The future for classroom tech. Who can see it?

Published by Chris Ogilvie-Taylor, CEO, Marsden Grant In on 11 December 2015

In 1974 Sir Arthur C Clarke, science fiction writer and futurist, predicted that in the future there would be universal use of the Personal Computer (PC). This was fairly remarkable at the time since the PC didn’t actually exist and the only computer worthy of the name was the size of Hyde Park and needed an even larger hangar to house it.

Now some say that this prediction wasn’t all that difficult since the computer had already been invented and all he was actually doing was predicting that it was going to become smaller and more user friendly. Struth mate, his Australian critics exclaim, any Pom worth his salt could have seen that one coming! But, it is my duty to inform you, Clarke didn’t stop there. No siree. He also accurately and without any precedent to go on foresaw the wide adoption of email as a communications medium, the internet and even on-line home banking, would you believe? Now c’mon you sceptics one and all, that really was something to forecast forty years ago when post-it notes were all the rage as the very latest one-to-one medium of choice.

But the same seer-knockers then turn their unwanted attention to the late great Steve Jobs of Apple. What!, they cry in unison, did Jobs ever invent that hadn’t already been invented? They cite the iPod as their example. The Sony Walkman was in daily use as a personal music player so all that Stevie baby did was to make it more aesthetically appealing, digital and smaller. No mean feats of course but the Jobs’s naysayers are not easily impressed. No siree.

In my role as an educational technology specialist and provider I’m often asked where I see classroom technology going in the future and although I don’t claim to be a seer like Arthur C Clarke, I can make some qualified predictions based on where we are at present.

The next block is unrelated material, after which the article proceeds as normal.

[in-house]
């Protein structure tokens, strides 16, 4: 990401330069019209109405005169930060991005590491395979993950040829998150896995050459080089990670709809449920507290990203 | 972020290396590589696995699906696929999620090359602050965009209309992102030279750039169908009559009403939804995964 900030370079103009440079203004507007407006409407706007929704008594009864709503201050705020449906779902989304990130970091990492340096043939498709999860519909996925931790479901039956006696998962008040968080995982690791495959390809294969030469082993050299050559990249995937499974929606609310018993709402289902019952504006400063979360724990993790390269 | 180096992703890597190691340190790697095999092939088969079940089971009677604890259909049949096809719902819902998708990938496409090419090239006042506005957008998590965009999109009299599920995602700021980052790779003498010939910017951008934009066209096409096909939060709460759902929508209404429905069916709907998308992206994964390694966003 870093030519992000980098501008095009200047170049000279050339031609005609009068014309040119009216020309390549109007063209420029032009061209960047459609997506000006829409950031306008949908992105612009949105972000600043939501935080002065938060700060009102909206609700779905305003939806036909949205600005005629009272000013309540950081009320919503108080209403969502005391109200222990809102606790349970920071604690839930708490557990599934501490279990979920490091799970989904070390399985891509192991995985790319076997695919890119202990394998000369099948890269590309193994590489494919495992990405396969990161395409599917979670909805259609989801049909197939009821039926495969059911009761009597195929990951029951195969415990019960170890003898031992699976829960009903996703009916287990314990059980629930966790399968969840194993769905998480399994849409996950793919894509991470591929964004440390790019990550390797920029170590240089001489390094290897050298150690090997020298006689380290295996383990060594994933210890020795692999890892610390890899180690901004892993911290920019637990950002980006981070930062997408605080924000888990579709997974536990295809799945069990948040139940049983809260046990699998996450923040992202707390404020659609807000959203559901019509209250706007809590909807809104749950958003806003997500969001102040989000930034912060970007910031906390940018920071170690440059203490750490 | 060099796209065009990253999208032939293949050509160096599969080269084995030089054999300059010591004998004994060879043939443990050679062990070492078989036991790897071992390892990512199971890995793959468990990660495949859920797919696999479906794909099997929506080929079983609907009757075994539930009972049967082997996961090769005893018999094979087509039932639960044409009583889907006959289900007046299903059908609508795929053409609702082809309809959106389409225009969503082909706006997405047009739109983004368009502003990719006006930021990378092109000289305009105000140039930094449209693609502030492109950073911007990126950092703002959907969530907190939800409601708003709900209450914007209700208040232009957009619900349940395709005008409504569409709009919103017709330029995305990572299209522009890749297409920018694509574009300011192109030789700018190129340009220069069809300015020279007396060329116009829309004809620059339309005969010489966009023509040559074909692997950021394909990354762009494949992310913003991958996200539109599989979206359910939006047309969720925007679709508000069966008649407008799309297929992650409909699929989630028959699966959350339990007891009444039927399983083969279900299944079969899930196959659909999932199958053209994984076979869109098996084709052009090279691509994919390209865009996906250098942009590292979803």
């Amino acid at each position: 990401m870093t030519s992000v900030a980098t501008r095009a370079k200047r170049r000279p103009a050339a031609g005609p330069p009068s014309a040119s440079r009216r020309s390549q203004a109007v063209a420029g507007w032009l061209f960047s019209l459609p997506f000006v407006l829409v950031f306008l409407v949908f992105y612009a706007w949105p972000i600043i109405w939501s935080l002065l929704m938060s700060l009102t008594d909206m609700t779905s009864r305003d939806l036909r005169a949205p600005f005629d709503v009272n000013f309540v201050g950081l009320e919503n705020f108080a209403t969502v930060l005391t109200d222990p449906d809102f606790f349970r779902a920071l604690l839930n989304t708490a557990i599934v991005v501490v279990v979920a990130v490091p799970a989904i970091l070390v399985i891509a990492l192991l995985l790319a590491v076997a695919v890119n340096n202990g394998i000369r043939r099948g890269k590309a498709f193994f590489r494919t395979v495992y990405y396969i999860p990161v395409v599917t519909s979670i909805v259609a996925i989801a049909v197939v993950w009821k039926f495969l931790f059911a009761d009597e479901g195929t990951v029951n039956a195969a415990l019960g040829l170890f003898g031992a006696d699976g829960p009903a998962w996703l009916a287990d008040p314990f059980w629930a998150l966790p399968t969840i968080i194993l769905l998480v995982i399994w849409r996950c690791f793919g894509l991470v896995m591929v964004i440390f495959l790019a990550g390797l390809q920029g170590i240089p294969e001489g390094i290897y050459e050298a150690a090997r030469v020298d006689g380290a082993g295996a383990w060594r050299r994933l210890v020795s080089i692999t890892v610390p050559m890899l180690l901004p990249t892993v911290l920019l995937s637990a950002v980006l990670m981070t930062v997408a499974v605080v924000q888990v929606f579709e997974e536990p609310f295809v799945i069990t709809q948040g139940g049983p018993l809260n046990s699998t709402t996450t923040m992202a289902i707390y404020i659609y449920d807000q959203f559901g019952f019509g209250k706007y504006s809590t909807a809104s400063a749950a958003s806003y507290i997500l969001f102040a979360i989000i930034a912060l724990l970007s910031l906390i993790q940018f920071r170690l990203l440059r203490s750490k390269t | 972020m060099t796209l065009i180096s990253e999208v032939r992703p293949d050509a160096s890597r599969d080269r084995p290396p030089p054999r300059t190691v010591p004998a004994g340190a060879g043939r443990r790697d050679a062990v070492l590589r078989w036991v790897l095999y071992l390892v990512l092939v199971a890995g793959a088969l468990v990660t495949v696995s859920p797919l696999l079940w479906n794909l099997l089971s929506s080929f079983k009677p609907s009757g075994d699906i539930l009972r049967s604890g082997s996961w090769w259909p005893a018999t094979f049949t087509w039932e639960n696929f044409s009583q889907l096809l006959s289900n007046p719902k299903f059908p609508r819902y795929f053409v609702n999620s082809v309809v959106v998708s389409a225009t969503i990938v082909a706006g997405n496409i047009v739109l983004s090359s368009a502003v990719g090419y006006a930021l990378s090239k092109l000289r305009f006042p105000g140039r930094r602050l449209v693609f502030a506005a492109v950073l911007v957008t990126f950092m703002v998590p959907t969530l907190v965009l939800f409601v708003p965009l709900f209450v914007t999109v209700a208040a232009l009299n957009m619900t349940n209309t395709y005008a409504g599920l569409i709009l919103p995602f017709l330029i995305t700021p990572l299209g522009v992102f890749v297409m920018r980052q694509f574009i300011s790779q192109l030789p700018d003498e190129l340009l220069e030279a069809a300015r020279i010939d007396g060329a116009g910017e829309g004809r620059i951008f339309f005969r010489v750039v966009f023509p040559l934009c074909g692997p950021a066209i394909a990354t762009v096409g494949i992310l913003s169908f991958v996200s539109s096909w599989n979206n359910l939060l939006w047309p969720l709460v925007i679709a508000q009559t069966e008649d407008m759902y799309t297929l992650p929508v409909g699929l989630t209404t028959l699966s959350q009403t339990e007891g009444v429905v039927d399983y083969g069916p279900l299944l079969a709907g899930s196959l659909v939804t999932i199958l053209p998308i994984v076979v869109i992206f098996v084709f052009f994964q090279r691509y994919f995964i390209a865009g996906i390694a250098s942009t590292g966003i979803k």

For classroom hardware I see little change from the interactive flat panels that many schools are already installing to replace conventional IWBs with projectors. These IFPDs, as they are known, are today practically as good as they need to get. 4K resolution, high definition, multi-touch screens all increasingly in use in classrooms right now. What’s not to like? In the future, possibly we could introduce 3D but the downside is the glasses. No teacher wants to face a classroom of pupils all wearing men-in-black shades. That won’t work. Probably screen sizes will extend beyond the current largest and IFPDs may follow the screen curvature lead of the latest consumer LED televisions. But all in all, schools installing IFPDs today are future-proofing their classrooms and can look forward to many years of cutting-edge use.

For software the future is equally bright and bountiful. Already there is huge choice presented to teachers covering general, specialist, subject, special needs, gaming, quizzes and lots more. Every week very clever people launch new and exciting software and apps for use on multi-touch screens so for those teachers who do their research for software to use with their classroom tech to enhance and support their lessons are hugely spoilt for choice. The future holds a lot more of the same as software becomes more intuitive, increasingly interactive and able to be customised to users’ desires. It’s all good news.

But ask me to look 40 years ahead as Arthur C Clarke did, I really would have to pass. That’s just one big ask too far. Yes siree.

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